Horseshoe Crab Festival

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A Wildlife Refuge official display the underside of the ecologically important sea creature. (Photos by Michael Givant)

The Jamaica Bay Wildlife Refuge is an invaluable environmental resource to both the creatures of the wild and the residents of geographical Long Island. The refuge, at 175-10 Cross Bay Blvd. in Broad Channel, Queens, along with the Audubon Society, recently held its first annual Horseshoe Crab Festival, with a free screening focusing on Pollinators: Butterflies and Moths scheduled for Saturday, June 21. 

At Big Egg Marsh, there are at least 70 people, divided into four groups, each with a leader. Steve, a large man, who tells a good story, stands in shallow water holding a horseshoe crab upside down, casually, as if it were a serving plate with a small spear. That “spear” is the crab’s tail. Its multiple legs are wriggling and several of us take turns holding and photographing it. They have 10 eyes and are quite attuned to the ocean bottom. They walk with the rounded front of their shell first with the tail dragging behind.

These crabs are a keystone species providing great benefit to numerous other species including some loggerhead sea turtles and sharks. Another, we humans, place a market value on their blood for $15,000 a quart. Their bright blue blood contains a compound, Limulus amebocyte lysate (LAL), which is the worldwide standard test for screening bacteria. It saves lives.

Migrating red knots are dependent on horseshoe crabs’ eggs, rich in fat and protein, to double their weight at Delaware Bay for the last leg of their more than 9,000-mile spring migration from Tierra del Fuego, at the southern tip of Argentina to their Arctic breeding grounds. The knots have found fewer and fewer horseshoe crab eggs due to over-harvesting of the crabs and degradation of the shoreline. Red knots’ numbers have dropped so precipitously that environmental groups have petitioned to have the bird placed on the endangered species list.

Older horseshoe crabs have barnacles and snails hitching a ride.

These creatures come ashore during the full moons in May and June. The high tide this morning will be at 10:30 a.m. and some of it has reached far into to the grass forming a small tributary. Two crabs, one large and one small, are attached to each other and are slowly moving along that temporary waterway. The larger one is the female and the smaller is the male. Both have visible barnacles and snails as older horseshoe crabs lose their ability to shed them. The Park Service rangers believe that she has laid her eggs, he’s fertilized them and both are now waiting for the tide to turn and go back out to sea.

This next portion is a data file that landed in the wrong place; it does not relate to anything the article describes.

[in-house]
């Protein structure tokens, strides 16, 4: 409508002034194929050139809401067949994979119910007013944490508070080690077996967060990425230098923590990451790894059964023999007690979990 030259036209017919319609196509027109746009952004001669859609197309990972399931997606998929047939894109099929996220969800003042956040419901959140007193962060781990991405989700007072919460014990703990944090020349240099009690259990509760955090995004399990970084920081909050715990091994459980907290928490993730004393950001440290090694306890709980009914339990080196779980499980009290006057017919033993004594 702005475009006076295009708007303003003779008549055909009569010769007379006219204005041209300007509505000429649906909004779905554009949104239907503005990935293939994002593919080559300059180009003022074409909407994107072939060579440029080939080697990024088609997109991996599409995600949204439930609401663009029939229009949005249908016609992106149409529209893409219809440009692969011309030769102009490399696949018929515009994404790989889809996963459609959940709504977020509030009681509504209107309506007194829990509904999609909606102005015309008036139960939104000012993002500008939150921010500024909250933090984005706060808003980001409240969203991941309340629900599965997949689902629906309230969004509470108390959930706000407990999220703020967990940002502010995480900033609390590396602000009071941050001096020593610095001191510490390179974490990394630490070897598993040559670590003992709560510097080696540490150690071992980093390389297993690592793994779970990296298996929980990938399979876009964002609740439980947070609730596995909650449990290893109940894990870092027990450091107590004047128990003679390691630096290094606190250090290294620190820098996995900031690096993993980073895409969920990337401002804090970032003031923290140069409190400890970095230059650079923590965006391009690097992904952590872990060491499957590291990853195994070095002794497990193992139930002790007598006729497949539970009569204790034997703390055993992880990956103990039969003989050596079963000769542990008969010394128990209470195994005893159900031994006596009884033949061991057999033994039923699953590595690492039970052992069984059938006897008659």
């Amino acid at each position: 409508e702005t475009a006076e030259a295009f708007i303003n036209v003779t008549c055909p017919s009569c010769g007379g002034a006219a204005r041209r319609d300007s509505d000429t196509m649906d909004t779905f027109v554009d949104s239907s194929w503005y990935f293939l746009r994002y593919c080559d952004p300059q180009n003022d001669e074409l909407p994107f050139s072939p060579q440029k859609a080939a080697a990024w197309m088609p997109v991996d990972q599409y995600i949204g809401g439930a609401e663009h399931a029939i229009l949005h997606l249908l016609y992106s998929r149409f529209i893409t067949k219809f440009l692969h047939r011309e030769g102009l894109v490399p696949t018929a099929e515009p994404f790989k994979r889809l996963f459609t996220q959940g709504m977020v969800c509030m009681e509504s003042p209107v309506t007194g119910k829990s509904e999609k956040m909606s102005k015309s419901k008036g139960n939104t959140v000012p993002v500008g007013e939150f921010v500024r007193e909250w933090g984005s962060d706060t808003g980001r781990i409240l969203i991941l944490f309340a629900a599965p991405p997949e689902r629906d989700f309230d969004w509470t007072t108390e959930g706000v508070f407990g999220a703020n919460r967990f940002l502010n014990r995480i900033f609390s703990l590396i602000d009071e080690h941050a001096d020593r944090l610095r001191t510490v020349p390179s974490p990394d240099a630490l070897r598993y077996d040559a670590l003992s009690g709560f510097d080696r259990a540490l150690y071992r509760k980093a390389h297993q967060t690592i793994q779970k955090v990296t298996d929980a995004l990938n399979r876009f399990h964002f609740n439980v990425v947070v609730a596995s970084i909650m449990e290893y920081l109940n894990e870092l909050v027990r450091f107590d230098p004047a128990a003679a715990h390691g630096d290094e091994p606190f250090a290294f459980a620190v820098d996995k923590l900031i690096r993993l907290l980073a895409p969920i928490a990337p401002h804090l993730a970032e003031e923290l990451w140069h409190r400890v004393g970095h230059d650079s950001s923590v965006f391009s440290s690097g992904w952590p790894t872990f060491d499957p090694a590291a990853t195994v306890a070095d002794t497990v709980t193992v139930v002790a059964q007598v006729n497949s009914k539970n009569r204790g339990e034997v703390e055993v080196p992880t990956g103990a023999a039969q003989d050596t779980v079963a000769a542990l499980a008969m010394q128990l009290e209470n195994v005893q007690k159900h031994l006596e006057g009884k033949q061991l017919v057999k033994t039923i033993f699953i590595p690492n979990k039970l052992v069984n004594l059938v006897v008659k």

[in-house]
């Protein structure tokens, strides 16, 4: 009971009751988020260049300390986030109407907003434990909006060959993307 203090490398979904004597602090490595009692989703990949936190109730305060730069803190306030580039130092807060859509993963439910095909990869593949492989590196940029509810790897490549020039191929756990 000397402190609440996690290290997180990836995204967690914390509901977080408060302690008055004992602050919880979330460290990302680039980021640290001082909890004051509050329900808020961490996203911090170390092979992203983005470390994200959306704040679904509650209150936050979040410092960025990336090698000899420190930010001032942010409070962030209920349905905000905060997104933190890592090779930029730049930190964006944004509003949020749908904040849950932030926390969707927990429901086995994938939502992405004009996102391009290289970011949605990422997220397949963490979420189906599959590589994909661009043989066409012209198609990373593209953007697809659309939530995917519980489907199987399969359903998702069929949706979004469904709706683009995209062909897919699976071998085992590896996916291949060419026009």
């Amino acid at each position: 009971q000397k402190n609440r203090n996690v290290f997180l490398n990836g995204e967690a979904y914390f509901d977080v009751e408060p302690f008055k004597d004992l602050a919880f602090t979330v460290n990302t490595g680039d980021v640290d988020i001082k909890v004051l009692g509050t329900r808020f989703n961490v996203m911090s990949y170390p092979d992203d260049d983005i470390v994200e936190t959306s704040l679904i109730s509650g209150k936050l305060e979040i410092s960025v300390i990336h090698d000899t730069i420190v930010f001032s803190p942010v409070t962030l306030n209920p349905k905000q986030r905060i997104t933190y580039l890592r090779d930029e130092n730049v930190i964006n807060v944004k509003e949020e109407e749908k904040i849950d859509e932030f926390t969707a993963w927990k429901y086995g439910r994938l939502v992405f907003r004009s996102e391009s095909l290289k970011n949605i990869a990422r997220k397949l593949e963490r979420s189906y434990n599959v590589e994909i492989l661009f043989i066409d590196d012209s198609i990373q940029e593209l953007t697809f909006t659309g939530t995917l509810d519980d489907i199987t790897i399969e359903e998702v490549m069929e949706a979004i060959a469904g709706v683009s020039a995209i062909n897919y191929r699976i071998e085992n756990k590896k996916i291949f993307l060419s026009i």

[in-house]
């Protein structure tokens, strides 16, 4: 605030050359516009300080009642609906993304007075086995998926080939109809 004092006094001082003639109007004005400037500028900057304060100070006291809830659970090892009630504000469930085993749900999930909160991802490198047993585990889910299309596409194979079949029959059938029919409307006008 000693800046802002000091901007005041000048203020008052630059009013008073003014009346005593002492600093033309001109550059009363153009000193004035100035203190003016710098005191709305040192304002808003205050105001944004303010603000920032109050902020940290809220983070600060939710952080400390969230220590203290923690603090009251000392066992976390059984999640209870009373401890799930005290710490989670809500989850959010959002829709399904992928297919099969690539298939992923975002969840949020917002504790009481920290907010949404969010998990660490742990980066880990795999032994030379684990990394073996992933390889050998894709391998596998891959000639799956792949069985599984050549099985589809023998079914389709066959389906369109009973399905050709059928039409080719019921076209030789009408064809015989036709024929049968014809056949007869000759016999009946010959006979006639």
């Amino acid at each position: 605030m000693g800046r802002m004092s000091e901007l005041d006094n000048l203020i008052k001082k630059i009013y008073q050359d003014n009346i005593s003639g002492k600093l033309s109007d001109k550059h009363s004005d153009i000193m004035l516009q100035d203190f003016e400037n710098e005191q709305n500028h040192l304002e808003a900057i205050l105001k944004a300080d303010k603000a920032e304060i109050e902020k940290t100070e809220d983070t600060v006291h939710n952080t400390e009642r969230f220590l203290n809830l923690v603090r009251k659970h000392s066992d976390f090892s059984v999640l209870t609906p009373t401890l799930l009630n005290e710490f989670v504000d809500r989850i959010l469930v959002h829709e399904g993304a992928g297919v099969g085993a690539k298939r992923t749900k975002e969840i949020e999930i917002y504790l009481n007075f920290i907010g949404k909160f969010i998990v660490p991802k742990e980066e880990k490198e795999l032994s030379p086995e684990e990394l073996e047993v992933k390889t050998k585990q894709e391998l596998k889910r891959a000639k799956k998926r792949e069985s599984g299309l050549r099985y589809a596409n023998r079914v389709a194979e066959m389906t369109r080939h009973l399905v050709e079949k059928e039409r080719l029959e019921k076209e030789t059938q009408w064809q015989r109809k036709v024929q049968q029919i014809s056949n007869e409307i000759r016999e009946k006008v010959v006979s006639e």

At the beach, the shallow water reveals a large number of horseshoe crabs. Some are dull brown forms in the water, others arise with the shells surfacing first. What appears to be two crabs latched onto each other becomes a trio when a third becomes visible and a fourth is practically buried in muddy sediment. These unmoving “pods” are a group of males attached to one female waiting for her to move so one can mate with her.

Steve has, in “another life,” worked in the pharmaceutical industry and has brought a microscope to examine something horseshoe crab related. I follow some semipalmated sandpipers running in and out of the seaweed on the dark sand and notice that there’s a stranded horseshoe crab on its back, legs kicking and the tail seemingly damaged. Gingerly picking it up, I put the struggling creature in the shallow water. It starts out to sea, but comes back. Then it slowly makes a U-turn leaving a trail in the wet sand. Returning to the water, it heads out to sea.

The afternoon’s speaker, Deborah Cramer, has a new book, The Narrow Edge, a first-hand account of the 19,000-mile round trip migration of red knots and the interdependence between them, horseshoe crabs’ eggs and humans. She says, “There are people from the Arctic to Tierra del Fuego who’ve dedicated their lives to giving these birds safe passage and it’s so deeply, deeply moving.” That resonates within me.

She has walked the walk, having been to Tierra del Fuego and the Arctic. Her talk puts into perspective the staggeringly long trip the red knots have of 19,000-miles round-trip or almost pole to pole. Part of it are pictures, one of which is a captivating black and white shot of an enormous swirling mass of red knots. The land surface of Tierra del Fuego, with the Straits of Magellan off to the side, looks as if no living being has set foot there except a photographer. That all living things are globally interconnected is beginning to dawn on me. I‘ve thought of nature as a cathedral when walking in the woods. However, the idea of a global cathedral of biodiversity is now slowly crystallizing in my mind.

Afterward, I feel as if I’ve been in a cathedral; the visitor’s center lecture room. Cramer’s words, the talk, everything I’ve seen and heard has left me in a pleasant emotional daze. I think about some of the people I’ve met today and realize that this is a community to which I want to belong and I do. There’s been so much more than horseshoe crabs at this festival.

The Jamaica Bay Wildlife Refuge’s free walk, Pollinators: Butterflies and Moths, takes place on Saturday, June 21, from 10 a.m. to 1 p.m. For more information. call 718-318-4340.

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